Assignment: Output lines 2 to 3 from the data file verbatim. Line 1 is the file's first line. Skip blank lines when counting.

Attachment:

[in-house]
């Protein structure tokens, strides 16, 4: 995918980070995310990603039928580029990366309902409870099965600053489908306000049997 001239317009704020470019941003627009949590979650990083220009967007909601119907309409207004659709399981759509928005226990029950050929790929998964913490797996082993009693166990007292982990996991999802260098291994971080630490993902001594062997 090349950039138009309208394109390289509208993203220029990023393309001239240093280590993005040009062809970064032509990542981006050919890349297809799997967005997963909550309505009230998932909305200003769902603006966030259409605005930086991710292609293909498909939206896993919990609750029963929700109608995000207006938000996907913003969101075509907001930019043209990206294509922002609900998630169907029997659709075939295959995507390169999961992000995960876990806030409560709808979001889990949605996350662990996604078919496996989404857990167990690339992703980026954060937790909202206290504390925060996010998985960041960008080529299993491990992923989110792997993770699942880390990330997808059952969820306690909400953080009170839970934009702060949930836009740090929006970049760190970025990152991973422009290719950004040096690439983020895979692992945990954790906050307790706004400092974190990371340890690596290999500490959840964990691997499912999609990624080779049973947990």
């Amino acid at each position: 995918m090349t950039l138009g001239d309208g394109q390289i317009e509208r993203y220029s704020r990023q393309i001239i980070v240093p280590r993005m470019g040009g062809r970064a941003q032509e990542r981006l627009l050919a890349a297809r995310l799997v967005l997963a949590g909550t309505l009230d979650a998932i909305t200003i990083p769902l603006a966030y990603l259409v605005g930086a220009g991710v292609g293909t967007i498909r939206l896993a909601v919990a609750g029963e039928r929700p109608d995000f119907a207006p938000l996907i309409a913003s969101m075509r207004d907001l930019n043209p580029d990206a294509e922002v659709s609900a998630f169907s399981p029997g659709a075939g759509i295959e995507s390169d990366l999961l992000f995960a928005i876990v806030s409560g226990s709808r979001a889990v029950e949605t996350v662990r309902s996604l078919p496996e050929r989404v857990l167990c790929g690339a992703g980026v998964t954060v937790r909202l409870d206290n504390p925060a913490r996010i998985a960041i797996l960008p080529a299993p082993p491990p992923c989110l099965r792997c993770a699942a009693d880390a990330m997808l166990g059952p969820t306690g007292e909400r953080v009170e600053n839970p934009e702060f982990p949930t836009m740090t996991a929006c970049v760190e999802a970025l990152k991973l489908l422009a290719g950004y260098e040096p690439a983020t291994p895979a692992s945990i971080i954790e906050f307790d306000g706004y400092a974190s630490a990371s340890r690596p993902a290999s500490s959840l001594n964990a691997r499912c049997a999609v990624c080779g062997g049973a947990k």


């Protein structure tokens, strides 16, 4: 995918980070995310990603039928580029990366309902409870099965600053489908306000049997 001239317009704020470019941003627009949590979650990083220009967007909601119907309409207004659709399981759509928005226990029950050929790929998964913490797996082993009693166990007292982990996991999802260098291994971080630490993902001594062997 090349950039138009309208394109390289509208993203220029990023393309001239240093280590993005040009062809970064032509990542981006050919890349297809799997967005997963909550309505009230998932909305200003769902603006966030259409605005930086991710292609293909498909939206896993919990609750029963929700109608995000207006938000996907913003969101075509907001930019043209990206294509922002609900998630169907029997659709075939295959995507390169999961992000995960876990806030409560709808979001889990949605996350662990996604078919496996989404857990167990690339992703980026954060937790909202206290504390925060996010998985960041960008080529299993491990992923989110792997993770699942880390990330997808059952969820306690909400953080009170839970934009702060949930836009740090929006970049760190970025990152991973422009290719950004040096690439983020895979692992945990954790906050307790706004400092974190990371340890690596290999500490959840964990691997499912999609990624080779049973947990």
């Amino acid at each position: 995918m090349t950039l138009g001239d309208g394109q390289i317009e509208r993203y220029s704020r990023q393309i001239i980070v240093p280590r993005m470019g040009g062809r970064a941003q032509e990542r981006l627009l050919a890349a297809r995310l799997v967005l997963a949590g909550t309505l009230d979650a998932i909305t200003i990083p769902l603006a966030y990603l259409v605005g930086a220009g991710v292609g293909t967007i498909r939206l896993a909601v919990a609750g029963e039928r929700p109608d995000f119907a207006p938000l996907i309409a913003s969101m075509r207004d907001l930019n043209p580029d990206a294509e922002v659709s609900a998630f169907s399981p029997g659709a075939g759509i295959e995507s390169d990366l999961l992000f995960a928005i876990v806030s409560g226990s709808r979001a889990v029950e949605t996350v662990r309902s996604l078919p496996e050929r989404v857990l167990c790929g690339a992703g980026v998964t954060v937790r909202l409870d206290n504390p925060a913490r996010i998985a960041i797996l960008p080529a299993p082993p491990p992923c989110l099965r792997c993770a699942a009693d880390a990330m997808l166990g059952p969820t306690g007292e909400r953080v009170e600053n839970p934009e702060f982990p949930t836009m740090t996991a929006c970049v760190e999802a970025l990152k991973l489908l422009a290719g950004y260098e040096p690439a983020t291994p895979a692992s945990i971080i954790e906050f307790d306000g706004y400092a974190s630490a990371s340890r690596p993902a290999s500490s959840l001594n964990a691997r499912c049997a999609v990624c080779g062997g049973a947990k």